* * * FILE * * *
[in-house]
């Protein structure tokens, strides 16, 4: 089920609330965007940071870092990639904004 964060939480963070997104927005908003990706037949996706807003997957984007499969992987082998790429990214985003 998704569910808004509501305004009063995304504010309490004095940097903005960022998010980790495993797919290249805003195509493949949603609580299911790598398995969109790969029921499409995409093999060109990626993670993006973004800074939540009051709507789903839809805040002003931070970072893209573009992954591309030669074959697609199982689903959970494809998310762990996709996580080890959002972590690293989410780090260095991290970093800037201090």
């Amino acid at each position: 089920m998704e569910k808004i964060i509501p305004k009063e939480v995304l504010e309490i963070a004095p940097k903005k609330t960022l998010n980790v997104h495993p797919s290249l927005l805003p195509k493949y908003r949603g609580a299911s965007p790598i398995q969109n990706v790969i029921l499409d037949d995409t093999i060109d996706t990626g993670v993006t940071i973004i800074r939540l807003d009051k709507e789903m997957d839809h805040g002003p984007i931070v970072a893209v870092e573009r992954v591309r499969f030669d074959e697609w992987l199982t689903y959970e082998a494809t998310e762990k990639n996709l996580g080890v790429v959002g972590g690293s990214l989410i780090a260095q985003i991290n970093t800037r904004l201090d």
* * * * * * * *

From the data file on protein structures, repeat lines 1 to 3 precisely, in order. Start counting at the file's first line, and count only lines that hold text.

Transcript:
[in-house]
């Protein structure tokens, strides 16, 4: 089920609330965007940071870092990639904004 964060939480963070997104927005908003990706037949996706807003997957984007499969992987082998790429990214985003 998704569910808004509501305004009063995304504010309490004095940097903005960022998010980790495993797919290249805003195509493949949603609580299911790598398995969109790969029921499409995409093999060109990626993670993006973004800074939540009051709507789903839809805040002003931070970072893209573009992954591309030669074959697609199982689903959970494809998310762990996709996580080890959002972590690293989410780090260095991290970093800037201090």
């Amino acid at each position: 089920m998704e569910k808004i964060i509501p305004k009063e939480v995304l504010e309490i963070a004095p940097k903005k609330t960022l998010n980790v997104h495993p797919s290249l927005l805003p195509k493949y908003r949603g609580a299911s965007p790598i398995q969109n990706v790969i029921l499409d037949d995409t093999i060109d996706t990626g993670v993006t940071i973004i800074r939540l807003d009051k709507e789903m997957d839809h805040g002003p984007i931070v970072a893209v870092e573009r992954v591309r499969f030669d074959e697609w992987l199982t689903y959970e082998a494809t998310e762990k990639n996709l996580g080890v790429v959002g972590g690293s990214l989410i780090a260095q985003i991290n970093t800037r904004l201090d």